Property Management Blog

Granite Countertops and Kitchen Remodeling – Is It Worth the ROI?

System - Wednesday, December 17, 2014
Property Management Blog

Many people decide to remodel their home right before they put it out on the market thinking that this will increase the value and the price they can get for the house. While this may be true in many cases, there have been cases where home sellers have spent thousands of dollars on remodeling a basement only to find out that the value of their house only increased by a fraction.

When you are selling a home, the first thing to do is talk to your realtor about what renovations would help. Because the realtor knows the area around your house and is aware of the market standards, they can give you good advice about what changes could help increase the value of your home or which would add no value at all.

How Does Remodeling My Kitchen Contribute to ROI?

One of the most important rooms in your house that could potentially yield good ROI is the kitchen. Kitchens have been known for making and breaking a good deal so you can understand how important it is to make sure it is clean, attractive and something a buyer would happily imagine themselves working in.

Under ideal conditions, a remodeled kitchen should yield up to 70 per cent ROI when you sell the house. But this is not necessary. Sometimes, people go overboard to renovate a kitchen and end up spending thousands of dollars on installing state-of-the-art equipment, countertops, islands and floors. When the time comes to put a price on the house, they realize they are not getting even half of that money back.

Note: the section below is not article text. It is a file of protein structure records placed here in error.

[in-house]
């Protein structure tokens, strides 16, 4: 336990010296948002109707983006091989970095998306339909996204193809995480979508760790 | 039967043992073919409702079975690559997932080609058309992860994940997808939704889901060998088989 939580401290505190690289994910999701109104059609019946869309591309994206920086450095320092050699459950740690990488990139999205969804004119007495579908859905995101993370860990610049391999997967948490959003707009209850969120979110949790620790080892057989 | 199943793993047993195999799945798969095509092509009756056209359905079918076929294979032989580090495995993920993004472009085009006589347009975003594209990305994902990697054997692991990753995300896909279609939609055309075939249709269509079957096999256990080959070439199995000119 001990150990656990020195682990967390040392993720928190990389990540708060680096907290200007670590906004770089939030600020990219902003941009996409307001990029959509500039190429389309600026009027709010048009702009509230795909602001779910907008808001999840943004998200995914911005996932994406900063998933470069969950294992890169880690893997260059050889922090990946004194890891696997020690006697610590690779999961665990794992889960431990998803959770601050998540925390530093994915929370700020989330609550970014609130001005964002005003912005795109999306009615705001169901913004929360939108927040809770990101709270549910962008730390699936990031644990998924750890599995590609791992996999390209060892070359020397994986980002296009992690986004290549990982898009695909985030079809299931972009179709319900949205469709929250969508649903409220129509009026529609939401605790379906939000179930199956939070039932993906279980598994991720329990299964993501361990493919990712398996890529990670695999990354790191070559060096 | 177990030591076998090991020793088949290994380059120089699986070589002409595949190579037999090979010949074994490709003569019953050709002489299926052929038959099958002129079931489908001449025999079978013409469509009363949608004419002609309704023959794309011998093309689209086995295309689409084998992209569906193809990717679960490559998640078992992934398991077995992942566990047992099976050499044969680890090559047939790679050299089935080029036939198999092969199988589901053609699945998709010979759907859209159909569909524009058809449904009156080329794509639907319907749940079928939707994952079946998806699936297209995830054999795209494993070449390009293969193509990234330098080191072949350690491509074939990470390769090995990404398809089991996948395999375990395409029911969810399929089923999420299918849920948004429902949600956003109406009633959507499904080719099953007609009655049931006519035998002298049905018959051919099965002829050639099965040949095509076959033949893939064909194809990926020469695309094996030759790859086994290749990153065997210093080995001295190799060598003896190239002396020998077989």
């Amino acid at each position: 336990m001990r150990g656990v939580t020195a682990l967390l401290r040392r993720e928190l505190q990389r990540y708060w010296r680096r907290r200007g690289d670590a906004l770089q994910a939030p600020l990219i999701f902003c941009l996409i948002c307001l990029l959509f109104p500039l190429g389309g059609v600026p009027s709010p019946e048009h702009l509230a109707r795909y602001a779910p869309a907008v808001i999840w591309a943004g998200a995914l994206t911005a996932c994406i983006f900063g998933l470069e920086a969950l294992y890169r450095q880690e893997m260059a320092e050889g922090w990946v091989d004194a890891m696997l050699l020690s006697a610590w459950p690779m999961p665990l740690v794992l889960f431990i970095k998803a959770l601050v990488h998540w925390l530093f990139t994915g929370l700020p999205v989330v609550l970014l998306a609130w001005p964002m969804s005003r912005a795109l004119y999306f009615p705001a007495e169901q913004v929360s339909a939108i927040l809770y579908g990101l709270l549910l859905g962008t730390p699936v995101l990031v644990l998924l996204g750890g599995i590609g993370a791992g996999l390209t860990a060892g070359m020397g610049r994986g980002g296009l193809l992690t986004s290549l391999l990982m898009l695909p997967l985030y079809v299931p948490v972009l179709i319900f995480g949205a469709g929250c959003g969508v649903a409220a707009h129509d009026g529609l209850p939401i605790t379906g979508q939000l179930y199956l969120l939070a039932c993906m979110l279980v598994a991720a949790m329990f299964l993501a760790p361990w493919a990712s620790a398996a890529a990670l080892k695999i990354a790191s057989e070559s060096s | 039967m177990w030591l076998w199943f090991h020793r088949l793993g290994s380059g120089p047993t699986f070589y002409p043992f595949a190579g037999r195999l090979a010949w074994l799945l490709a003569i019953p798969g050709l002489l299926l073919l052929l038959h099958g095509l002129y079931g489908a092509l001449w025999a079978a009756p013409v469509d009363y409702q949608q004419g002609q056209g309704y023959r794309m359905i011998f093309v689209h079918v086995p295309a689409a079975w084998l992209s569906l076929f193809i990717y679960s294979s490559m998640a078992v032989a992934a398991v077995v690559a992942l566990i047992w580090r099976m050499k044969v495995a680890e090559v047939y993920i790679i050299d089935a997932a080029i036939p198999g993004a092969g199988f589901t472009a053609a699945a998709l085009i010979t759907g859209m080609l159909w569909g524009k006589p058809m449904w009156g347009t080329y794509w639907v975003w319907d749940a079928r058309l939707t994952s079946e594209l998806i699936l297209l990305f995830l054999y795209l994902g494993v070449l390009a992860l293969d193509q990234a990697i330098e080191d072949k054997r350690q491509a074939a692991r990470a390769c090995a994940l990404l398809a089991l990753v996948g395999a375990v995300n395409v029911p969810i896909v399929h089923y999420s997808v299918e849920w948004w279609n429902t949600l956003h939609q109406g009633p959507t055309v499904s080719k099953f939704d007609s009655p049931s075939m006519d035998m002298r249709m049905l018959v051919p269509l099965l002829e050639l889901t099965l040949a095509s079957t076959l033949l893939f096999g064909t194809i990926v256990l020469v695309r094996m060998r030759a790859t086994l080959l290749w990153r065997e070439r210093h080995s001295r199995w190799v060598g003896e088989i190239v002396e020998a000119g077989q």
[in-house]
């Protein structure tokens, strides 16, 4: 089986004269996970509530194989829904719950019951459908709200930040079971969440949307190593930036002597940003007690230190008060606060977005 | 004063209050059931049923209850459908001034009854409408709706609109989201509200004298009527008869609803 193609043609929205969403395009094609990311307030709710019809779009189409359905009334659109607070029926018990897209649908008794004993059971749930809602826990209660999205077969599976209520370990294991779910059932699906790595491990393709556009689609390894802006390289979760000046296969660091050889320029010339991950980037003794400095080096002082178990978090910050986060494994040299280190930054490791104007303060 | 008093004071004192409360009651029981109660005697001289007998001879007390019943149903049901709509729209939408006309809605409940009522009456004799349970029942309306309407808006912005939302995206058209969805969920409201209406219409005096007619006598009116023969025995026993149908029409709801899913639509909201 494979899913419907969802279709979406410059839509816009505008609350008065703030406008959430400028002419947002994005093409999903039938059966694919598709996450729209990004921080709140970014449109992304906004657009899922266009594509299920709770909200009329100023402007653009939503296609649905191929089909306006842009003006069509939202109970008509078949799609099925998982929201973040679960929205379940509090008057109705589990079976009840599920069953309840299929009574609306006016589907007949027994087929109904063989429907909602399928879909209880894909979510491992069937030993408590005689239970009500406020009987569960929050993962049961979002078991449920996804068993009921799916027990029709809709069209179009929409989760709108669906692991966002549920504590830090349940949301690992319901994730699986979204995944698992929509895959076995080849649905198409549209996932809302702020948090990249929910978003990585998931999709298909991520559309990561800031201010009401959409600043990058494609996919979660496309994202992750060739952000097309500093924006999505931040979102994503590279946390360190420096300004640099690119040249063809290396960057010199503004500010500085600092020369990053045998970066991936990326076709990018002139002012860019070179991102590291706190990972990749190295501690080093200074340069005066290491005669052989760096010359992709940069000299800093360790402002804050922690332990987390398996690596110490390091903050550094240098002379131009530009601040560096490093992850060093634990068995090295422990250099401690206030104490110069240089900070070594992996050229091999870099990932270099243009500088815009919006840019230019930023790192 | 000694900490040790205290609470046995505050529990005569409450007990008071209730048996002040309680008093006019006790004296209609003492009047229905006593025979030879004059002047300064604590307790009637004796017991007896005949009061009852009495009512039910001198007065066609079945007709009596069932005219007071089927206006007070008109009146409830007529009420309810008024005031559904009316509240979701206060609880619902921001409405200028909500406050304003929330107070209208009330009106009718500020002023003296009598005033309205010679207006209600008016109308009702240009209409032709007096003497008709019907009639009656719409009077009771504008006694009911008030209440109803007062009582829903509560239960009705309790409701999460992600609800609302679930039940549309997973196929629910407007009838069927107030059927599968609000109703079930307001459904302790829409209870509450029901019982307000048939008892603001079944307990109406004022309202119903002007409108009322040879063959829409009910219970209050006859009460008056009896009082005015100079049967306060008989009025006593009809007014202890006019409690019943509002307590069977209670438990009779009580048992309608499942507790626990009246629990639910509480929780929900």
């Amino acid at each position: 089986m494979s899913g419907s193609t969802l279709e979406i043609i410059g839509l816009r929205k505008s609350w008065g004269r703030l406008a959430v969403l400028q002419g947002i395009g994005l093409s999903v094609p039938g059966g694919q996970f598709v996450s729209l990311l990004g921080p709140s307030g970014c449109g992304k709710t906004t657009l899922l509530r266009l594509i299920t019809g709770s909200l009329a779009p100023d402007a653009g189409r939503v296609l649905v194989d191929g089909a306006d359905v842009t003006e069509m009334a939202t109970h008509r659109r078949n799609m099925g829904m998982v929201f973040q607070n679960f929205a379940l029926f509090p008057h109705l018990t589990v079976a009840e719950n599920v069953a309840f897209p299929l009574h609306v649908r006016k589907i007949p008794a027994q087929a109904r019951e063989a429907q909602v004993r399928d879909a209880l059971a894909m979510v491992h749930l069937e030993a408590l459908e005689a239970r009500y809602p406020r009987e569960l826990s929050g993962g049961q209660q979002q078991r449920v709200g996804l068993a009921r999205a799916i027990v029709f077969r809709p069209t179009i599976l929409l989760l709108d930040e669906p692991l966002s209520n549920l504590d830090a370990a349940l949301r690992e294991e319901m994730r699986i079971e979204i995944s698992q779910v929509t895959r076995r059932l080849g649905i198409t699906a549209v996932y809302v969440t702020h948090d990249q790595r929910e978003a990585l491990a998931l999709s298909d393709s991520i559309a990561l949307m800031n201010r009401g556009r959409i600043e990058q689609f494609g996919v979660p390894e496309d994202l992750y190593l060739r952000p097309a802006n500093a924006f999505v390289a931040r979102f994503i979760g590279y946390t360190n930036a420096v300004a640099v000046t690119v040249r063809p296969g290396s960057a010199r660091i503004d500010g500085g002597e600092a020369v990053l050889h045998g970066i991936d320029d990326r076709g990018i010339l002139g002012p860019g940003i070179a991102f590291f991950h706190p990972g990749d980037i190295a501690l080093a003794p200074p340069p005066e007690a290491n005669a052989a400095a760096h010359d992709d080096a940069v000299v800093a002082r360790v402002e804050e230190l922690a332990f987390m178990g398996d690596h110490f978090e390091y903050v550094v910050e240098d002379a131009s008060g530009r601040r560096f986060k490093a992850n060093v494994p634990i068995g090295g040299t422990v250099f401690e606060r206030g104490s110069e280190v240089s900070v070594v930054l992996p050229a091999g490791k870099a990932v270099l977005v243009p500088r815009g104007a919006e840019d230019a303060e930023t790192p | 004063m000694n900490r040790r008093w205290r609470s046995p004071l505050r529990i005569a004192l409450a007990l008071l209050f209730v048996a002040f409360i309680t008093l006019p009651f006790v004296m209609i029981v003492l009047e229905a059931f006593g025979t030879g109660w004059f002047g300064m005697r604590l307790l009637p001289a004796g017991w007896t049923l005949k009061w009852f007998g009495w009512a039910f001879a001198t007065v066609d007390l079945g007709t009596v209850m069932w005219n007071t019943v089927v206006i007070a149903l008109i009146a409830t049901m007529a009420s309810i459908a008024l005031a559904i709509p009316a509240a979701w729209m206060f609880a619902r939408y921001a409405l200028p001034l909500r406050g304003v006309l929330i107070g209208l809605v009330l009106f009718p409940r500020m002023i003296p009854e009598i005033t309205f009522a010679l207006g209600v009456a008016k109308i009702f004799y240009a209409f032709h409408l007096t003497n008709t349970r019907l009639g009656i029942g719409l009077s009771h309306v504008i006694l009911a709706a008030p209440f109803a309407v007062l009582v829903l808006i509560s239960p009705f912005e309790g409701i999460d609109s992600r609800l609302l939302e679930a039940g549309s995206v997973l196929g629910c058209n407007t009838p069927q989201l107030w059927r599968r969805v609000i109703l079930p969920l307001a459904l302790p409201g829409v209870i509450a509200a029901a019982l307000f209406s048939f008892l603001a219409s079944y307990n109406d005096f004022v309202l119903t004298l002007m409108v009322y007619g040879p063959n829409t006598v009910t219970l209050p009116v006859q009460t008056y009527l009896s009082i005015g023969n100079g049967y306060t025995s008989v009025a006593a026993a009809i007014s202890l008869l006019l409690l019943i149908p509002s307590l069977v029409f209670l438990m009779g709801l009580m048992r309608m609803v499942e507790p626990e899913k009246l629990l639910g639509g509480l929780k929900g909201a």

Remodeling a kitchen specifically for the purpose of ROI requires careful observation, market comparisons, planning and calculation. Take granite countertops, for instance. Let’s say my house is valued at $300,000. I spend $5000 on getting granite countertops installed in the whole kitchen. However, other homes in my area had laminate instead of granite and sold for a lower price than I am pricing my home for. Potential buyers will never be ready to pay extra for granite countertops especially when they can get a similar home for a lesser price. After all, they can always get granite countertops later if they want to, right?

On the other hand, if all other homes in my area do have granite in the kitchen, it becomes a necessity for me to install the same in order to not be underpriced when selling my home. The general rule is that you should not spend more than 5-7 per cent of your home’s current value on any renovations.

While renovations for countertops, cabinets, islands and floors will eventually help you get a better return on your investment in most cases, the most important aspect of making this decision is the planning. Talk to your realtor, ask them what they think and they should be able to give you a good idea of what is and is not needed.

For any assistance about increasing ROI for your house or for the sale or buying of property, please contact us at 617-734-6900 or